Strict Medication Policies: How South America differs from its Northern counterparts

Further to the South American aim to continually improve and grow the continent’s thoroughbred racing industry to a global scale, animal welfare, including strict medication policies, have formed part of that process.

These medication policies ensure not only the welfare of the animal, but the health and longevity of the industry, while solidifying trust with international buyers that the stock they are purchasing is not hiding issue or injury that may otherwise be masked in jurisdictions with more lax policies.

The South American medication policies are enforced by OSAF (Organisational Sudamericana de Fomento del Sangre Pura De Carrera, or South American Organisation for the Promotion of Thoroughbred), an organisation that represents South America on the world stage and has governing organisations from each country as members.

To further enhance and promote best practice and welfare of all participants within the thoroughbred industry, South American countries are members of the International Federation of Horseracing Authorities (IFHA). All members of the Federation commit themselves to furthering their objectives and undertake to use their best endeavours wherever this is reasonably possible.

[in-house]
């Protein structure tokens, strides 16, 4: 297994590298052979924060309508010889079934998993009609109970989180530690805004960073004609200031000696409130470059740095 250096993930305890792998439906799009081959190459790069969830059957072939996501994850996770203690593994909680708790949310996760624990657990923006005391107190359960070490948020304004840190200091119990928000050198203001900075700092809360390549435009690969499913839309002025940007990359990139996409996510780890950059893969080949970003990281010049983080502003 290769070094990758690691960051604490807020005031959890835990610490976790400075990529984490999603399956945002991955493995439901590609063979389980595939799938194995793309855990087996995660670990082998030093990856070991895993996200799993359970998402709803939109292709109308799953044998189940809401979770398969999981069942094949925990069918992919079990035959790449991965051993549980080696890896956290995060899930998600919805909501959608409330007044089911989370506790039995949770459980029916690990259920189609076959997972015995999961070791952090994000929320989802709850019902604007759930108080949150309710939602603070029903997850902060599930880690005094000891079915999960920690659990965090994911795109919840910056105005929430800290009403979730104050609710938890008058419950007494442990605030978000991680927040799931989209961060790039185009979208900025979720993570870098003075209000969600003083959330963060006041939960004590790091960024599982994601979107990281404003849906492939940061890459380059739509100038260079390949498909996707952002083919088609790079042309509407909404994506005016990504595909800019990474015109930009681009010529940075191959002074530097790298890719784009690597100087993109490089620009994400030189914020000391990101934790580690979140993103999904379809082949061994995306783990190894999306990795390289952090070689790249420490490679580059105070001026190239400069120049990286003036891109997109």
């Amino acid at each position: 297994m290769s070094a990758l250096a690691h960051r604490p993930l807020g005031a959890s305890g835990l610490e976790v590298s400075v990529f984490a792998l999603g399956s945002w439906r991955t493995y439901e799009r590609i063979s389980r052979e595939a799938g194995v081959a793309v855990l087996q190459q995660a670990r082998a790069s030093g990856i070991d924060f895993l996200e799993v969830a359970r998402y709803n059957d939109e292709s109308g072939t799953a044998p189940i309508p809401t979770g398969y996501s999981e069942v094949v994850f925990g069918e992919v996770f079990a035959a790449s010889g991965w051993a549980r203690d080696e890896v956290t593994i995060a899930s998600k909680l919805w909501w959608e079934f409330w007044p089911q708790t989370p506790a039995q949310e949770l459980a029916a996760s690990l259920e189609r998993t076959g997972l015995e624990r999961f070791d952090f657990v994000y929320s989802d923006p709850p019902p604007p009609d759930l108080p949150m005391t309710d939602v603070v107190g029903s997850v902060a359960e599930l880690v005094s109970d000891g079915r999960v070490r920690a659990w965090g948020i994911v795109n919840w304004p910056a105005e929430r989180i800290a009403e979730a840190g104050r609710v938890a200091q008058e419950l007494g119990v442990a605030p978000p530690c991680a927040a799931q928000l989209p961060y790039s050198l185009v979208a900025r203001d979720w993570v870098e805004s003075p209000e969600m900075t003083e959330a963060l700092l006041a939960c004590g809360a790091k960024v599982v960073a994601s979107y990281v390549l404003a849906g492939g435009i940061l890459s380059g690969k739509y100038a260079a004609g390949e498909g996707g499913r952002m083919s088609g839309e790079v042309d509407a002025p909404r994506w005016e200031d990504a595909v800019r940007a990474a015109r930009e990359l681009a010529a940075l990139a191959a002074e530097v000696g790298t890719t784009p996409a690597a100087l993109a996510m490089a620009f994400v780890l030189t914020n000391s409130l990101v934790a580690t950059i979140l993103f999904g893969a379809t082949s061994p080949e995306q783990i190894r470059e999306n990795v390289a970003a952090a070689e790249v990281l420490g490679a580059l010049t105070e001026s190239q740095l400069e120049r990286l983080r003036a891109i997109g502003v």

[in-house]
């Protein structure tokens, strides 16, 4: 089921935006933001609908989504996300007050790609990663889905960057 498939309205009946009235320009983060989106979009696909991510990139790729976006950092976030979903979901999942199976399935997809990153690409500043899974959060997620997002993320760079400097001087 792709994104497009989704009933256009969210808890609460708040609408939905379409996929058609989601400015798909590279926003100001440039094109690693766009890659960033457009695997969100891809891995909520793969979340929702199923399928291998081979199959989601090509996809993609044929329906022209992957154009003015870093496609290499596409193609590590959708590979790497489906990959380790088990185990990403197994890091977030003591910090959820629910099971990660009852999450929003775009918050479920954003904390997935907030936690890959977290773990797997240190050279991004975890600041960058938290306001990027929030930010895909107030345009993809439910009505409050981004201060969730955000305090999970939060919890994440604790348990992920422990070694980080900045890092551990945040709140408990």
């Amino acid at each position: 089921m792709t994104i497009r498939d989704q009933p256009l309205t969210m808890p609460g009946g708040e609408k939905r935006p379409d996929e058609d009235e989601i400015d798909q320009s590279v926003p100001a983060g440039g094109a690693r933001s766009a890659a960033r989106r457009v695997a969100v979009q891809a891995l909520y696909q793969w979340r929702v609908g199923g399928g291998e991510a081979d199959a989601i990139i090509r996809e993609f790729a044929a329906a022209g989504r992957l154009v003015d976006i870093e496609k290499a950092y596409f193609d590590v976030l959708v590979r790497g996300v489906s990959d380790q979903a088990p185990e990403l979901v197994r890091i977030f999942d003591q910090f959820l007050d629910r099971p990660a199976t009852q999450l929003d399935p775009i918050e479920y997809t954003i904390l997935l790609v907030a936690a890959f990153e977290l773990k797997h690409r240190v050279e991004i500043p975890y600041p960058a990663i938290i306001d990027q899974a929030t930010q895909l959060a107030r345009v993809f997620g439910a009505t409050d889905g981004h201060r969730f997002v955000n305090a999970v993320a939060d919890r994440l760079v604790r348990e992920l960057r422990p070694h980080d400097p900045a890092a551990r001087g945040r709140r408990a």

In South America, the use of the diuretic medication Lasix was mostly phased out in 2013 in countries with Part 1 racing (racing with international implications), which include Argentina, Chile, Peru and Uruguay. Prior to 2013, the use of race-day medication was already banned in Brazil for all black-type races and races for horses younger than 3.5 years.

Whilst there are some jurisdictions which permit the use of race-day medications for certain races (such as 4YO and above), it has been well documented that those fields are regularly smaller than those races where medications are prohibited.

The OSAF believes that the elimination of Lasix is in keeping with other top-class racing countries such as European jurisdictions and Australia, and is part of their overall goal to improve the industry.

In North America, the Thoroughbred Horsemen’s Association (THA) recently spearheaded a collaborative effort to create a uniform medication and testing program to meet current industry needs and address fast-growing safety, welfare and integrity concerns. The result was the implementation of the National Uniform Medication Program (NUMP) across the United States. Its four major components are:

  1. A Controlled Therapeutic Medication Schedule;
  2. Third-party administration of the anti-bleeding medication furosemide (Lasix);
  3. A multiple medication violation penalty system that flags and penalises repeat offenders of racing’s medication control rules; and
  4. A testing laboratory accreditation program with adherence to a stringent Code of Standards.

The use of Lasix is the principal drug that differentiates the US medication regime from other major racing jurisdictions. Though Lasix has been phased out in many states, its use still occurs in patches of the US.